Emily Ager

image1(1)Name: Emily Ager

Age: 21

Hometown: Sarnia, Ontario

What was your diagnosis? Stage 2B Hodgkin’s Lymphoma

What school do you attend? Brock University

What is your career goal? Counselling psychologist for adolescents with mental and/or physical illness

What is your occupation? Student

 

Your cancer experience:

How did you find out you were sick? What led to your diagnosis? 
Excruciating chest pains. The doctor at the hospital in St. Catharines told me it was “just” anxiety, but over the next two weeks I experienced drenching night sweats, indescribable fatigue, and a large painful lumps in my neck. Then I was booked for tests — blood test, neck ultrasound, chest X-ray, CAT scan, chest biopsy, and finally, a neck biopsy that confirmed my biggest fear: cancer.

What year was it? What was your age at the time?
I was diagnosed on Valentine’s Day 2014. I was 20.

In which hospital were you treated? 
London Health Sciences Centre

What were your first thoughts when diagnosed?
“What? I’m 20 years old. I don’t have cancer. This must be a mistake.”

How did your family react? 
Disbelief. Scared. And tears, lots of tears. But so much love, support, and strength.

How did your friends react?
I guess it varied; some retreated and some did whatever they could to help out. I don’t think anyone knew how to treat me because being a teenager and watching your friend battle cancer isn’t exactly on anyone’s bucket list. Regardless, the support I had was truly incredible.

What did your treatment consist of? 
Eight rounds of chemo, ABVD, for total of 16 treatments, one every two weeks. The chemo made me extremely nauseated and tired. I would throw up for three days after chemo and generally slept 18 hours a day. I also experienced painful mouth sores, flushing, and hyperpigmentation of my skin (specifically stomach and back).

Emotionally, I was a roller coaster. Up, down, and all around. I guess the only thing that was constant was that every Wednesday that followed my Monday chemo was “Wicked Wednesday.” I was irritated, low, and just wanted to be left alone. Thankfully, my parents realized this before any harm was done!

What is your current medical status?
In remission since November 13, 2014!

How is life different for you now post diagnosis? 
I feel as though going through cancer at such a young age matured me by years. I try to live day by day and find something good in each day. I find pleasure in writing, yoga, nature, photography, etc. These are things that I didn’t do much of before diagnosis. I now know that life can change in an instant so I don’t take anything for granted. I am thankful for every day. I am still working on improving my physical strength and endurance as well as mental health (specifically anxiety regarding reccurrence). But honestly, I’m stronger than I’ve ever been in my life.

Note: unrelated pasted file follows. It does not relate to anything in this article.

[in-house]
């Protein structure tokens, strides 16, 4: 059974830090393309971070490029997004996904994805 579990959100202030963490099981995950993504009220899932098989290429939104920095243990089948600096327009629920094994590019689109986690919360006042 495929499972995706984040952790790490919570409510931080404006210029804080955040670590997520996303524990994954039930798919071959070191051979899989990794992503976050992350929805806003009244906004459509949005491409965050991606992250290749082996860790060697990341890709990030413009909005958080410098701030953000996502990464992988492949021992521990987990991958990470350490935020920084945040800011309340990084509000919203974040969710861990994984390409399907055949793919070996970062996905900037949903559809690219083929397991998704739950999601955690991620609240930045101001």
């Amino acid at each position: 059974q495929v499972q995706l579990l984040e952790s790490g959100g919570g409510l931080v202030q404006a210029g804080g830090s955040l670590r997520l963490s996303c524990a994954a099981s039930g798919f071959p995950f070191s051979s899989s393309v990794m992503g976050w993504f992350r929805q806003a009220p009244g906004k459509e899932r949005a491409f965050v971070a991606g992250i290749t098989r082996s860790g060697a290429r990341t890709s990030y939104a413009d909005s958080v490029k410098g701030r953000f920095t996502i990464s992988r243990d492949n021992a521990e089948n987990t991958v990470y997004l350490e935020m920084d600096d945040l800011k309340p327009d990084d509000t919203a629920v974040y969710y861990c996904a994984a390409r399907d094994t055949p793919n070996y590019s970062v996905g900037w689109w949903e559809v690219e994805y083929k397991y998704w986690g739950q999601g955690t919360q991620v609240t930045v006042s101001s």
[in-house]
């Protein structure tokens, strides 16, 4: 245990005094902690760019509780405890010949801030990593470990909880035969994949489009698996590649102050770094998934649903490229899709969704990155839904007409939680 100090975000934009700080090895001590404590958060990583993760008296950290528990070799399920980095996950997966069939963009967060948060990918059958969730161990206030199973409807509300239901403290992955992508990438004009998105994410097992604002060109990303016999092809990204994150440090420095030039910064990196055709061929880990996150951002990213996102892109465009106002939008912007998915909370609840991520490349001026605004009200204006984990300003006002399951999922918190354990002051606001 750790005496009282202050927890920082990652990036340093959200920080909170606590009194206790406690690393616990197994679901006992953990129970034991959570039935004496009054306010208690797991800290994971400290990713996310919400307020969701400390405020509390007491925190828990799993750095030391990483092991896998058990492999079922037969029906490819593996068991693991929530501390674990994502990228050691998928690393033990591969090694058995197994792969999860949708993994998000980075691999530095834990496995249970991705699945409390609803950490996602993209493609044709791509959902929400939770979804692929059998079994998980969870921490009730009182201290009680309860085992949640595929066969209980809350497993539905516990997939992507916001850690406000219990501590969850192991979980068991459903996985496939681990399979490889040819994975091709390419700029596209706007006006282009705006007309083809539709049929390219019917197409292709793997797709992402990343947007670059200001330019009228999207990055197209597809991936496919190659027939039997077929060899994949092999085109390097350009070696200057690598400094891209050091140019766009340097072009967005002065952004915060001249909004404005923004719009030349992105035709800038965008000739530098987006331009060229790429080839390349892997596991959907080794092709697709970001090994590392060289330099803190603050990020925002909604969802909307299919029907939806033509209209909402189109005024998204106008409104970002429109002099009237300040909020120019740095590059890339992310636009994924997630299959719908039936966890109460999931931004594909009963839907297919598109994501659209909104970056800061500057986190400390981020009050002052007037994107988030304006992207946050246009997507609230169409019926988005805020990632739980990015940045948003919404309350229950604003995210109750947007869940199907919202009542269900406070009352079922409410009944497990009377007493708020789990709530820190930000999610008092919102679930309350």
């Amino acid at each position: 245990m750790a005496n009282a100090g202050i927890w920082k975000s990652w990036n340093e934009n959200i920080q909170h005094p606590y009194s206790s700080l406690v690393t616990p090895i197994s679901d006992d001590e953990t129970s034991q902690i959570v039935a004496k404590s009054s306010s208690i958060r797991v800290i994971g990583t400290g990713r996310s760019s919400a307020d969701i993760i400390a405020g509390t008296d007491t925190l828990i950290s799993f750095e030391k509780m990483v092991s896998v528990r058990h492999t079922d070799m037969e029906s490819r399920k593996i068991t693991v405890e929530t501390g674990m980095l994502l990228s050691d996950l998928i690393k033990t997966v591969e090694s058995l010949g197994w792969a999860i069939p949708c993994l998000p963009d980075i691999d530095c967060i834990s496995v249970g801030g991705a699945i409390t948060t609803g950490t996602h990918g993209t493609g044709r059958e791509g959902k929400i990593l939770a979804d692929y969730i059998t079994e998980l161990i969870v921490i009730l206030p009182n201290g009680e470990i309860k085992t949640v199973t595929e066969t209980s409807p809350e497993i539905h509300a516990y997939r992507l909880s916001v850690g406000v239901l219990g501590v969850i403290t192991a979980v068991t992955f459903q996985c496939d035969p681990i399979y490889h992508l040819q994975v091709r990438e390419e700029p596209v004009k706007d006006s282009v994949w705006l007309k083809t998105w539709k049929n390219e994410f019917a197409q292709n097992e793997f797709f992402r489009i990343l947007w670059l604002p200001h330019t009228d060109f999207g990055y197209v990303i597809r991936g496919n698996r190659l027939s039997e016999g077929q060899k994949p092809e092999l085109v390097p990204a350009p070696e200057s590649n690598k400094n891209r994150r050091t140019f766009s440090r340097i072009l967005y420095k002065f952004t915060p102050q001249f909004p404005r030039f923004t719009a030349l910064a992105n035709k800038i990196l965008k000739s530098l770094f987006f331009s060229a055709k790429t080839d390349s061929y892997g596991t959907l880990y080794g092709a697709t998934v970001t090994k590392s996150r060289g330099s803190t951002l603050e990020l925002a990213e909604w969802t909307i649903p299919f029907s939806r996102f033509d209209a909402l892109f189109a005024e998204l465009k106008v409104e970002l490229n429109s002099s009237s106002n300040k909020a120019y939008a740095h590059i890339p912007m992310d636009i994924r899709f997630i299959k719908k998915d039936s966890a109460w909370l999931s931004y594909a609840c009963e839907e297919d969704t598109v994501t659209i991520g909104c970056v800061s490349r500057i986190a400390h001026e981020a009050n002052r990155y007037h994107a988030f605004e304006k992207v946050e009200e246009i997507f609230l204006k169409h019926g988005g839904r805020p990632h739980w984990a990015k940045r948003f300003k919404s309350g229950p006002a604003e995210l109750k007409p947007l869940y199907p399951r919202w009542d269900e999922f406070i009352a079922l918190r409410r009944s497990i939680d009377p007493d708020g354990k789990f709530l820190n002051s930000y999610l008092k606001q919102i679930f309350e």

What was the toughest part of your challenge?
Losing my hair. No one pictures spending their 20th year of life bald, but this became my reality. I guess, to me, losing my hair felt like I was losing myself. I lost my eyebrows and my eyelashes, and it felt like my whole identity had been taken away. I remember avoiding mirrors because I didn’t recognize the person looking back at me.

What was the best lesson you took away from your challenge? 
You are stronger than you know and loved more than you could imagine.

What really motivated you to keep going while you were sick? 
My support. My family and friends were my lifeline. And hope. Hope for a healthy future.

What are your thoughts and feelings about your illness now?
Before diagnosis, I thought cancer was invincible. I was ignorant to positive cancer-beating stories. The media likes to portray cancer as lethal and lethal only. Now I realize that anything in life can be overcome. Strength, hope, support, and love are so much stronger than any illness.

What are some preventative measures that people can take to lower their risk of having an experience like yours?
If you aren’t feeling well, go see your doctor. Don’t sit around and wait for things to get better on their own. Educate yourself. Know the symptoms and how to identify them. Surround yourself with positive people. Toxic people do nothing but bring you down. Never take anything for granted. Do things you’ve always wanted to do. Enjoy life: the ups, the downs, and the in-betweens. And, most importantly, love yourself. You  are strong, you are important, and you are so very loved.

Did you attend any support groups during your challenge? 
Unfortunately, no. There were none available in my area. I would have found a support group extremely beneficial in dealing with my feelings of isolation and “unknown.” I felt a lot of “I could tell someone, but no one would understand because they haven’t been through it.” I could only imagine a support group would crush this belief. However, I did connect with other young adults through social media which positively impacted me and my cancer experience.

How are you connected with Young Adult Cancer Canada? 
A fellow cancer survivor from my hometown messaged me on Facebook about YACC. We went to Retreat Yourself ON in April 2015. I also went to Survivor Conference in May 2015. To say that YACC has changed my life is an understatement. I’ve met some of the most inspiring, beautiful, and kind-hearted people in the world. People who just get it. People with such large hearts. People who have been damaged along the way but continue to fight. Fighters. Warriors. Warriors who have made me realize that I will NEVER be alone in whatever the future brings.

Are you interested in helping others facing cancer challenges? 
Absolutely! I am available through email, phone, or Facebook.

If you would like to get in touch with Emily, please email connect@youngadultcancer.ca and we will send a message to her.